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The Eye-voice Span within and between Lines.

Adedeji, V. I., Vasilev, M. R., Kirkby, J. A. and Slattery, T. J., 2024. The Eye-voice Span within and between Lines. Other. Unpublished. (Unpublished)

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When reading aloud, the eyes are usually two or three words ahead of the voice. Research shows that skilled adult readers regulate this distance called the eye-voice span (EVS) by increasing fixation durations to avoid overloading working memory. In this study, we tested this pattern for the first time in children and examined whether this effect differs across line boundaries. The differential effect of the EVS on fixations was investigated by comparing fixations adjacent to the return-sweep (line-final and line-initial fixations) to intra-line fixations. In addition, we explored whether children increased their articulation rates when the EVS was large. By analysing eye movements and voice data from 51 children who read short passages spanning two lines, we reported a similar effect of the EVS on fixation durations found in skilled readers. A larger EVS at the start of a fixation was associated with increased fixation durations. Importantly, this effect was more pronounced for line-final and a sub-type of line initial fixations, namely: undersweep fixations compared to intra-line fixations. These results suggest that moving between lines may be more costly during oral reading and contribute significantly to longer reading times in children who primarily read aloud. Articulation rates were also higher when the EVS was large compared to when it was small, suggesting that the eye and the voice work dynamically to ensure the optimal amount of information is buffered in working memory.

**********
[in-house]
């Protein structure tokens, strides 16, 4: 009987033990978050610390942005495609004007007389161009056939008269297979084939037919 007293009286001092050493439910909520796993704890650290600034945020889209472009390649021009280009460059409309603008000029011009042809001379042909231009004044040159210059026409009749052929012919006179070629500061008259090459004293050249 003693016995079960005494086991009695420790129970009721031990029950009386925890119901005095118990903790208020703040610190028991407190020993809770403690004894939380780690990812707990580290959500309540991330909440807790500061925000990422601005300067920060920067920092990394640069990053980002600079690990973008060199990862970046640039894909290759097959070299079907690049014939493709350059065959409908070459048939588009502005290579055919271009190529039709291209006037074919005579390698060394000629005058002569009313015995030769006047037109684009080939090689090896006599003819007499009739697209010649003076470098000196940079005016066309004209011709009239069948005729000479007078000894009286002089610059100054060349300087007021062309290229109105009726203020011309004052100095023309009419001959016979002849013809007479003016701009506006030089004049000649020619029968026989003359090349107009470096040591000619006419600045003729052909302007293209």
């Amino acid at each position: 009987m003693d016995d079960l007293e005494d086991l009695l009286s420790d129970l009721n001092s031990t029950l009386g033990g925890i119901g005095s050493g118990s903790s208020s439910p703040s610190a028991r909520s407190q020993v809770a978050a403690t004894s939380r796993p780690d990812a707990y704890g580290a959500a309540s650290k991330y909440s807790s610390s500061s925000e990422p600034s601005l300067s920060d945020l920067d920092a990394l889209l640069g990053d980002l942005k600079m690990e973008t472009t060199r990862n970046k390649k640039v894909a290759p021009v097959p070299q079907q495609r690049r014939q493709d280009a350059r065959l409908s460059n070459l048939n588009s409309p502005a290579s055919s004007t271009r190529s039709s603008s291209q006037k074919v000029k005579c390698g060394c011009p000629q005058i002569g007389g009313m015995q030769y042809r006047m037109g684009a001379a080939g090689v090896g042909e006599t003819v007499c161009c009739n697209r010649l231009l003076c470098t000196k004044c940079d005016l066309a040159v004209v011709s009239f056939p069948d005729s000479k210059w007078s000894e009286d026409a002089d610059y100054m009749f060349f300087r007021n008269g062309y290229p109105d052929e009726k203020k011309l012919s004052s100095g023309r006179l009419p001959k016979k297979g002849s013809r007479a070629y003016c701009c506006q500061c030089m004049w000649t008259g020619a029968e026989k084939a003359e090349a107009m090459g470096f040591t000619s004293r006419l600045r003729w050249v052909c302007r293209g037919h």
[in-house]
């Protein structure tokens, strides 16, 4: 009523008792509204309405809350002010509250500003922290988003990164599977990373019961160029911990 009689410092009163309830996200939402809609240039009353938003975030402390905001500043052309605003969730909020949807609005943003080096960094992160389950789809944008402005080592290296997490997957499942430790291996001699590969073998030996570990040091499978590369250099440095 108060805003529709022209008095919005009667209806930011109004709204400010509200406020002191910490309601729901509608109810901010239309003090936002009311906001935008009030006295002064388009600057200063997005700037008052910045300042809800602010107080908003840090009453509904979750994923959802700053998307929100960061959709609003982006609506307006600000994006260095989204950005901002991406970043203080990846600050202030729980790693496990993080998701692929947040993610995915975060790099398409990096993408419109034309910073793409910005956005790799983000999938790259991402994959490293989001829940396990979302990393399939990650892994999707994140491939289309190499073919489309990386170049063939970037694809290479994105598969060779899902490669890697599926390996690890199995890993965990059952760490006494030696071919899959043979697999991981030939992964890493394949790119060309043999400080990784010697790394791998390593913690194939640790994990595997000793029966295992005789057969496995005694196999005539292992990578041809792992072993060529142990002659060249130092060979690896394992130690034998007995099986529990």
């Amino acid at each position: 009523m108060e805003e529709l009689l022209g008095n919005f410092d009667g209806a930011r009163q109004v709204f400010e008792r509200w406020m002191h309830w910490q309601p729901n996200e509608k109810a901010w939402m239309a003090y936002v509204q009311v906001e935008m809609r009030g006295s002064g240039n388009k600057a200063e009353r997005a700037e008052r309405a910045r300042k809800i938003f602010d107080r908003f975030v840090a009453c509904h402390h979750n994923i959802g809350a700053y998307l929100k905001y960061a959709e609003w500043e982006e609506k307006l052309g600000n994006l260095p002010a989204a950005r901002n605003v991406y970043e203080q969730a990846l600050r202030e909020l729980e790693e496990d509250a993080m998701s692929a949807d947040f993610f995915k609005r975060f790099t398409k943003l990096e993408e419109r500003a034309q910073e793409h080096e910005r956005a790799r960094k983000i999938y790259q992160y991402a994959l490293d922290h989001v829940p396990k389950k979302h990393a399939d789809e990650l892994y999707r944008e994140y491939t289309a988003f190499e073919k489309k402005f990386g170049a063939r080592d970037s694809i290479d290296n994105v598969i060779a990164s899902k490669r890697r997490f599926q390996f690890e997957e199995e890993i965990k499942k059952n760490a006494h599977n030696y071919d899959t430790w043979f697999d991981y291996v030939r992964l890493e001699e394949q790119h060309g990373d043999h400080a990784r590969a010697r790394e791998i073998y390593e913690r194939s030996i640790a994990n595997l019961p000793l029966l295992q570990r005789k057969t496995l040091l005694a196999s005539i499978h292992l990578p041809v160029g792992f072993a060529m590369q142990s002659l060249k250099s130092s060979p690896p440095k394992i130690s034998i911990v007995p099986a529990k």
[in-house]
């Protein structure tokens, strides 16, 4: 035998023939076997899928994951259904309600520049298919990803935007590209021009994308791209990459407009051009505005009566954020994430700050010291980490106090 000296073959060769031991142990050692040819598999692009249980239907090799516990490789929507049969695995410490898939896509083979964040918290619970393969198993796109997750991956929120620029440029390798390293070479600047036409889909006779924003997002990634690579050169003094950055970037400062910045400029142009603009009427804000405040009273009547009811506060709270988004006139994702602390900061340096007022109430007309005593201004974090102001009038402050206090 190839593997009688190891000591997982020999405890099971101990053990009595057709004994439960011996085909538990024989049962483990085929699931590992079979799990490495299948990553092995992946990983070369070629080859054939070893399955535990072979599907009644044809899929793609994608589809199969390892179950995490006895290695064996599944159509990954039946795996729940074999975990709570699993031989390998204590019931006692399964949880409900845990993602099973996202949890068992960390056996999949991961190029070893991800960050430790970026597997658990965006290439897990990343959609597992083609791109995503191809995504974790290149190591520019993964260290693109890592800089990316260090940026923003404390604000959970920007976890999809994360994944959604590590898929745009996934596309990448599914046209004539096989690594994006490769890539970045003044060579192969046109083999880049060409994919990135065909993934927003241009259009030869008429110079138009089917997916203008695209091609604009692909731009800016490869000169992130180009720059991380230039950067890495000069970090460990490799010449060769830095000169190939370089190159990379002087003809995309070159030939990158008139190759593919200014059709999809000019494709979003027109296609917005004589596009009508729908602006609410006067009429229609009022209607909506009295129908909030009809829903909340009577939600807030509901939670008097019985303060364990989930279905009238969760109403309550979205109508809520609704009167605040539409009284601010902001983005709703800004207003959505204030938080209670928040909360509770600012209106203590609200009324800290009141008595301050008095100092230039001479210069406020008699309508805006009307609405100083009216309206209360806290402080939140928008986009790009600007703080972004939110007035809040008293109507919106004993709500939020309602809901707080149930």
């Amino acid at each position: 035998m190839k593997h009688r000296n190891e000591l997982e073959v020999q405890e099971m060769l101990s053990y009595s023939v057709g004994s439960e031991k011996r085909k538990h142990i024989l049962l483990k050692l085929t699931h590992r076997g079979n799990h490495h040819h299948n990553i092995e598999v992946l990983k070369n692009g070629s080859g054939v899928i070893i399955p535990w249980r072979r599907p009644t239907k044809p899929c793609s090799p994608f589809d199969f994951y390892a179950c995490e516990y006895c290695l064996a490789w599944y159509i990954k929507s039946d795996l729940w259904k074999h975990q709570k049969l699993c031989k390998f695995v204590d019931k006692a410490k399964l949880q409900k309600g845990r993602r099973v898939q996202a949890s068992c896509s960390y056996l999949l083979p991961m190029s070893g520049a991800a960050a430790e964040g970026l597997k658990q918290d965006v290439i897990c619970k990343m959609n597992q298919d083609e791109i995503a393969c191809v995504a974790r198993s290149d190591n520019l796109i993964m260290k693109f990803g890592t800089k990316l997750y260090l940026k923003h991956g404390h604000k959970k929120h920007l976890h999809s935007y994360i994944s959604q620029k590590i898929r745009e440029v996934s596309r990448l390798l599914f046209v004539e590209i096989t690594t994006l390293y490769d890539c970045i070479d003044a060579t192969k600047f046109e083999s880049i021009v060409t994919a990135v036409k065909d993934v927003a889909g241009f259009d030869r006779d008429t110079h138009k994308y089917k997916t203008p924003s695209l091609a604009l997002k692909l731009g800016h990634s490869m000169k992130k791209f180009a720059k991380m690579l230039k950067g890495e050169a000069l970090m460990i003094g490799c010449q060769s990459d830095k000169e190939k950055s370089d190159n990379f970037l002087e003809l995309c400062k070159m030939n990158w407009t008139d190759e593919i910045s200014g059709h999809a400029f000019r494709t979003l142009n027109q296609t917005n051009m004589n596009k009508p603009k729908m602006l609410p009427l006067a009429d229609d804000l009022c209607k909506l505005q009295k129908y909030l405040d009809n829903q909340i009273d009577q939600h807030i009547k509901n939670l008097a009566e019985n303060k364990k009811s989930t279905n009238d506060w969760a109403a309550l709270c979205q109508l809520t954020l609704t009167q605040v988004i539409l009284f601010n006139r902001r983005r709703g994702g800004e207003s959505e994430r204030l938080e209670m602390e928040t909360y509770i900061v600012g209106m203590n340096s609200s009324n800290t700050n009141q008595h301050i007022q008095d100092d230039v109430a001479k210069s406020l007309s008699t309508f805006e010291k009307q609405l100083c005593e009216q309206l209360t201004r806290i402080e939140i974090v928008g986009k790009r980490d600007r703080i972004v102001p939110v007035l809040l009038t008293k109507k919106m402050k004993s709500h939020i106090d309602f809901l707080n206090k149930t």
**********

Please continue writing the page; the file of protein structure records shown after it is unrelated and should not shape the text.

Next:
Item Type:Monograph (Other)
Group:Faculty of Science & Technology
ID Code:39427
Deposited By: Symplectic RT2
Deposited On:24 Jan 2024 16:42
Last Modified:24 Jan 2024 16:42


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